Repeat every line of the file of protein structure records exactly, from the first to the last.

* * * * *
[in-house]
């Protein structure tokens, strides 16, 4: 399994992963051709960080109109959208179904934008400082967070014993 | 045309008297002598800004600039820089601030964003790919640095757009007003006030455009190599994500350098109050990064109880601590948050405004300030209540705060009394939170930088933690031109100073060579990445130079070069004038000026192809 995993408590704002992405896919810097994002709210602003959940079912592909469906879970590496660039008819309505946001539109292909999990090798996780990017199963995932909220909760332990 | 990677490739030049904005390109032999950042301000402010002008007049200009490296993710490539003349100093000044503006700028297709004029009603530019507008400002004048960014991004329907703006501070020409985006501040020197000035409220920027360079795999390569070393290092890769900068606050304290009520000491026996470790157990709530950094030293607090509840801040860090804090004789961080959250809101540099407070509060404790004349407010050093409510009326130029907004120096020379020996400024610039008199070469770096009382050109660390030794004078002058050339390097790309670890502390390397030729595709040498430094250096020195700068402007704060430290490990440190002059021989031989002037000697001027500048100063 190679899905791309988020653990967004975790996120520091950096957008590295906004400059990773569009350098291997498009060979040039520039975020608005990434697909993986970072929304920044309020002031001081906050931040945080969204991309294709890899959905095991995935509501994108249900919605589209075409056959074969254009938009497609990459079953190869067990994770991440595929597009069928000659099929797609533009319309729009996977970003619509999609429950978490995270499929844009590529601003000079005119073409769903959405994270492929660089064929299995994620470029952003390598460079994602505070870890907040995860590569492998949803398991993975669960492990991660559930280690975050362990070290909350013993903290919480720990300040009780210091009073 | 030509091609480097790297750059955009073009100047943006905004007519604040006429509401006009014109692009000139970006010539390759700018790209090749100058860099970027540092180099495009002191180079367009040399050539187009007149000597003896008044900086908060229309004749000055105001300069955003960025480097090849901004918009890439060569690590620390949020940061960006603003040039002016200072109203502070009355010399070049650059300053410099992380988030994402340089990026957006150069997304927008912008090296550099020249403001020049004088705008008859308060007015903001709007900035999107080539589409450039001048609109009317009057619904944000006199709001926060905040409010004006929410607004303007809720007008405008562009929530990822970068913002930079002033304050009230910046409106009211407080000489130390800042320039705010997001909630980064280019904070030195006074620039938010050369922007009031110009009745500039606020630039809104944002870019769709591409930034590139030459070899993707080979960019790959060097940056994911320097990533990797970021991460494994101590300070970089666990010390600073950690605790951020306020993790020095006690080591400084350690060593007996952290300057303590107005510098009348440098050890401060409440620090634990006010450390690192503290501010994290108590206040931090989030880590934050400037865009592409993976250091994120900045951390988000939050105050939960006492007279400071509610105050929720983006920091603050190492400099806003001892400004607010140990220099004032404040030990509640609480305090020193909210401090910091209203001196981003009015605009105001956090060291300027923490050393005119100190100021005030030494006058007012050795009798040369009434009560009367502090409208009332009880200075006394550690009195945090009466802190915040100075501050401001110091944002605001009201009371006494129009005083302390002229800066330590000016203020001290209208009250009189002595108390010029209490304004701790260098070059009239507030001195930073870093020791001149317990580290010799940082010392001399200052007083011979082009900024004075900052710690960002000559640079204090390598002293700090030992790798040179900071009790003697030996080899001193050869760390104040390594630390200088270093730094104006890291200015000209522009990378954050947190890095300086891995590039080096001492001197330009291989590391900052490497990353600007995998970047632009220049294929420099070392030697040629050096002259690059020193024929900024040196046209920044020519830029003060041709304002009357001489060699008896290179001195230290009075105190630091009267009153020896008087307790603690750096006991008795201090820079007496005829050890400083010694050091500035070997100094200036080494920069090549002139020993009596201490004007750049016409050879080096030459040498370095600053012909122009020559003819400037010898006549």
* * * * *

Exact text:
[in-house]
């Protein structure tokens, strides 16, 4: 399994992963051709960080109109959208179904934008400082967070014993 | 045309008297002598800004600039820089601030964003790919640095757009007003006030455009190599994500350098109050990064109880601590948050405004300030209540705060009394939170930088933690031109100073060579990445130079070069004038000026192809 995993408590704002992405896919810097994002709210602003959940079912592909469906879970590496660039008819309505946001539109292909999990090798996780990017199963995932909220909760332990 | 990677490739030049904005390109032999950042301000402010002008007049200009490296993710490539003349100093000044503006700028297709004029009603530019507008400002004048960014991004329907703006501070020409985006501040020197000035409220920027360079795999390569070393290092890769900068606050304290009520000491026996470790157990709530950094030293607090509840801040860090804090004789961080959250809101540099407070509060404790004349407010050093409510009326130029907004120096020379020996400024610039008199070469770096009382050109660390030794004078002058050339390097790309670890502390390397030729595709040498430094250096020195700068402007704060430290490990440190002059021989031989002037000697001027500048100063 190679899905791309988020653990967004975790996120520091950096957008590295906004400059990773569009350098291997498009060979040039520039975020608005990434697909993986970072929304920044309020002031001081906050931040945080969204991309294709890899959905095991995935509501994108249900919605589209075409056959074969254009938009497609990459079953190869067990994770991440595929597009069928000659099929797609533009319309729009996977970003619509999609429950978490995270499929844009590529601003000079005119073409769903959405994270492929660089064929299995994620470029952003390598460079994602505070870890907040995860590569492998949803398991993975669960492990991660559930280690975050362990070290909350013993903290919480720990300040009780210091009073 | 030509091609480097790297750059955009073009100047943006905004007519604040006429509401006009014109692009000139970006010539390759700018790209090749100058860099970027540092180099495009002191180079367009040399050539187009007149000597003896008044900086908060229309004749000055105001300069955003960025480097090849901004918009890439060569690590620390949020940061960006603003040039002016200072109203502070009355010399070049650059300053410099992380988030994402340089990026957006150069997304927008912008090296550099020249403001020049004088705008008859308060007015903001709007900035999107080539589409450039001048609109009317009057619904944000006199709001926060905040409010004006929410607004303007809720007008405008562009929530990822970068913002930079002033304050009230910046409106009211407080000489130390800042320039705010997001909630980064280019904070030195006074620039938010050369922007009031110009009745500039606020630039809104944002870019769709591409930034590139030459070899993707080979960019790959060097940056994911320097990533990797970021991460494994101590300070970089666990010390600073950690605790951020306020993790020095006690080591400084350690060593007996952290300057303590107005510098009348440098050890401060409440620090634990006010450390690192503290501010994290108590206040931090989030880590934050400037865009592409993976250091994120900045951390988000939050105050939960006492007279400071509610105050929720983006920091603050190492400099806003001892400004607010140990220099004032404040030990509640609480305090020193909210401090910091209203001196981003009015605009105001956090060291300027923490050393005119100190100021005030030494006058007012050795009798040369009434009560009367502090409208009332009880200075006394550690009195945090009466802190915040100075501050401001110091944002605001009201009371006494129009005083302390002229800066330590000016203020001290209208009250009189002595108390010029209490304004701790260098070059009239507030001195930073870093020791001149317990580290010799940082010392001399200052007083011979082009900024004075900052710690960002000559640079204090390598002293700090030992790798040179900071009790003697030996080899001193050869760390104040390594630390200088270093730094104006890291200015000209522009990378954050947190890095300086891995590039080096001492001197330009291989590391900052490497990353600007995998970047632009220049294929420099070392030697040629050096002259690059020193024929900024040196046209920044020519830029003060041709304002009357001489060699008896290179001195230290009075105190630091009267009153020896008087307790603690750096006991008795201090820079007496005829050890400083010694050091500035070997100094200036080494920069090549002139020993009596201490004007750049016409050879080096030459040498370095600053012909122009020559003819400037010898006549």